Currently, the main cost contributor to the overall COGs for gene therapy products is high quality clinical grade plasmid DNA containing the therapeutic gene of interest. This reagent is required for transient transfection of cells and it is imperative that the reagent is of high quality. It is an essential component of the process to assure an acceptable safety profile. Another example of an expensive gene therapy product is Zolgensma♦. This new drug was recently approved for the treatment of spinal muscular atrophy (SMA), which is a rare disease that causes severe muscle weakness for sufferers. It affects their ability to breathe, speak and move. Most babies born with a common form of SMA die by the time they reach two years of age. Currently there is no cure. Zolgensma represents the only treatment option now available to cure the 10,000 – 25,000 affected individuals in the US. However, the current challenge with this therapy is that it could cost $2.1 million per patient.
Market size is an important factor that can limit effective commercial return. If the market size is too small, profitability is limited due to the small number of doses required to treat the patient population. This decreases the profit margin realized by the drug developer and can lower motivation to commercialize the therapy. The most encouraging aspect of the gene therapy revolution is that the first round of gene therapy products has been developed for extremely rare diseases, with small patient populations indicating the commitment to treat previously untreatable diseases. Amazingly, these patients can be cured by a single drug application, however, this inherent property of the therapy can further limit commercial profitability. Patients are often not required to pay for these high-cost medicines themselves, and look to government programs and health care insurance providers to reimburse the manufacturer for treatments.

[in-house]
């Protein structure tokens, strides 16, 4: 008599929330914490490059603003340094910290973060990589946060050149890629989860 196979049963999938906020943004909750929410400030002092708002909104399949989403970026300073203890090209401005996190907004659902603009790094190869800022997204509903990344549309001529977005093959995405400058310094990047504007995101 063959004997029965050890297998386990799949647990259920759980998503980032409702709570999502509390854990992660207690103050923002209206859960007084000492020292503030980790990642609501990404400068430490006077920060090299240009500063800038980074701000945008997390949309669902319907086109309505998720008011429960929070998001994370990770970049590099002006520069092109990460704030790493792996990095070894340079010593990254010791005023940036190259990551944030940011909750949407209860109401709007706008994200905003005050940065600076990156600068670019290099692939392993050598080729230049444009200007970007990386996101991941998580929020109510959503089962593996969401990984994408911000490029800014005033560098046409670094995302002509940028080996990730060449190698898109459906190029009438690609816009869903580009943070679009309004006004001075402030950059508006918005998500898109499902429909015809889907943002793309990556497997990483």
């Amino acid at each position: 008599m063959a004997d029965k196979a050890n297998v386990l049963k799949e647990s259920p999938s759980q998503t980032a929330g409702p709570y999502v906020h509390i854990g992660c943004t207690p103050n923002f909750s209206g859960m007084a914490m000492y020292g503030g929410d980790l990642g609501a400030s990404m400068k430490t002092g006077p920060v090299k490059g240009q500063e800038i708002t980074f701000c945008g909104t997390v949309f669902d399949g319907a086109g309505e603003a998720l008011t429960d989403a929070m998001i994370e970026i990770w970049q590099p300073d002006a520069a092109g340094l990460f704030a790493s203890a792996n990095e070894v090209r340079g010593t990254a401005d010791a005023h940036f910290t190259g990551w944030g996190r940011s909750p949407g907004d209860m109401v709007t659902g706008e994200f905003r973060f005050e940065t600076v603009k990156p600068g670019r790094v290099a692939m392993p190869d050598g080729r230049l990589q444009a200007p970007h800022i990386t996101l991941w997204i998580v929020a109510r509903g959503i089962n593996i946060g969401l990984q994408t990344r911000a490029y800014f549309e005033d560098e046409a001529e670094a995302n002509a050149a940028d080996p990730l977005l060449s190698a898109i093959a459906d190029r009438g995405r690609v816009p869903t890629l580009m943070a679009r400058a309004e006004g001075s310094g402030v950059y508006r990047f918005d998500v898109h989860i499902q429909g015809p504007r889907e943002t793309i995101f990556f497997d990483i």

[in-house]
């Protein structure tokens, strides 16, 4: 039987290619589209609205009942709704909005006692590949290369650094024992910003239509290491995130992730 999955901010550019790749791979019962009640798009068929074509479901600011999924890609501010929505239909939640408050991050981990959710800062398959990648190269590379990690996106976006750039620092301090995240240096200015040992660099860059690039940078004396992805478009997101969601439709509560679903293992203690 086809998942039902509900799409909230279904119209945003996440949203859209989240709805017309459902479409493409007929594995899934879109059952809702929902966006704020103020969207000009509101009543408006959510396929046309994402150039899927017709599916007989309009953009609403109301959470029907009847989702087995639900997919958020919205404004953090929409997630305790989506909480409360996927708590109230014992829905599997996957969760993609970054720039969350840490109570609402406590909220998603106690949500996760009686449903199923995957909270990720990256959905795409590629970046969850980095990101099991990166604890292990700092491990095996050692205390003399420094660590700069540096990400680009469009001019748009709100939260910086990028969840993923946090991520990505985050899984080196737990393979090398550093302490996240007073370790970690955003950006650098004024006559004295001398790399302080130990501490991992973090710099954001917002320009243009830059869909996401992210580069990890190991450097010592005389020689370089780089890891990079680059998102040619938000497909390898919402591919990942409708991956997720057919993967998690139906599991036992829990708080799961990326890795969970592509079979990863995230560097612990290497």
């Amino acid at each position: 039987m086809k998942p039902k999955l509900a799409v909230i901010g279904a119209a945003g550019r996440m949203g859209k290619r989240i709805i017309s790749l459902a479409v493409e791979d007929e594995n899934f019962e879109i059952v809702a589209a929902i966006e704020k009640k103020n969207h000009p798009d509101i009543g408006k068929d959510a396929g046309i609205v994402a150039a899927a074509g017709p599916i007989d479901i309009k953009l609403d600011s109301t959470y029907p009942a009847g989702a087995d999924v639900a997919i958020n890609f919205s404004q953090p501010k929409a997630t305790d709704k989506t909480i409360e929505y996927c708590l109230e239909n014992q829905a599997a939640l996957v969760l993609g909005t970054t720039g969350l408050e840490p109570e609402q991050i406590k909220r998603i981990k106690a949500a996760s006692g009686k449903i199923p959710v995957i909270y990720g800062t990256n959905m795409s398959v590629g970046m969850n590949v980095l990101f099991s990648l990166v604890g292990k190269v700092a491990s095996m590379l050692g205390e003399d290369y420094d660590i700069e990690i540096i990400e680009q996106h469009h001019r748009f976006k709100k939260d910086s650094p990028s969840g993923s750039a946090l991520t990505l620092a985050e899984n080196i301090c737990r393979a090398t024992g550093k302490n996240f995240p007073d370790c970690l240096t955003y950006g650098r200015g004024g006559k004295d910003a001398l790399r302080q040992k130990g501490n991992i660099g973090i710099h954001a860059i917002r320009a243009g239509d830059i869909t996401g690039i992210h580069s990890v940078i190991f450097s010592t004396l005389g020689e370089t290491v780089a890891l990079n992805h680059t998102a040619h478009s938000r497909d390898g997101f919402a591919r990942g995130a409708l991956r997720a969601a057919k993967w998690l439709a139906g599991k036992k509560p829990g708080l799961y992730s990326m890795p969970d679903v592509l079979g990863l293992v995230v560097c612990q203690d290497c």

Health insurance reimbursement plans for new products is challenging, particularly so for new category products like gene therapy. It is expected that the process of reimbursement will differ from country to country and it will also be guided by factors like economics, demographic data and politics. If the current cost of manufacturing stands, then drugs such as Zolgensma could place a huge financial strain on health systems. In the US for example, it is surmised that treating common diseases such as hemophilia, which affects around 20,000 people in the US alone, could cause a financial crisis. If we look to the future of modern medicine, commercialization of gene therapies will require not only significant advancement in manufacturing processes to reduce costs but also a practical reimbursement strategy that will allow for drug developers to continue to forge into the new frontiers of medicine.
♦Kymriah is a trademark of Novartis AG., Luxturna is a trademark of Spark Therapeutics, Inc., Yescarta is a trademark of Kite Pharma, Inc., Zolgensma is a trademark of AveXis Inc.
About the author:
Dr Mark Szczypka is Global Director, Process Development Services, Pall Corporation.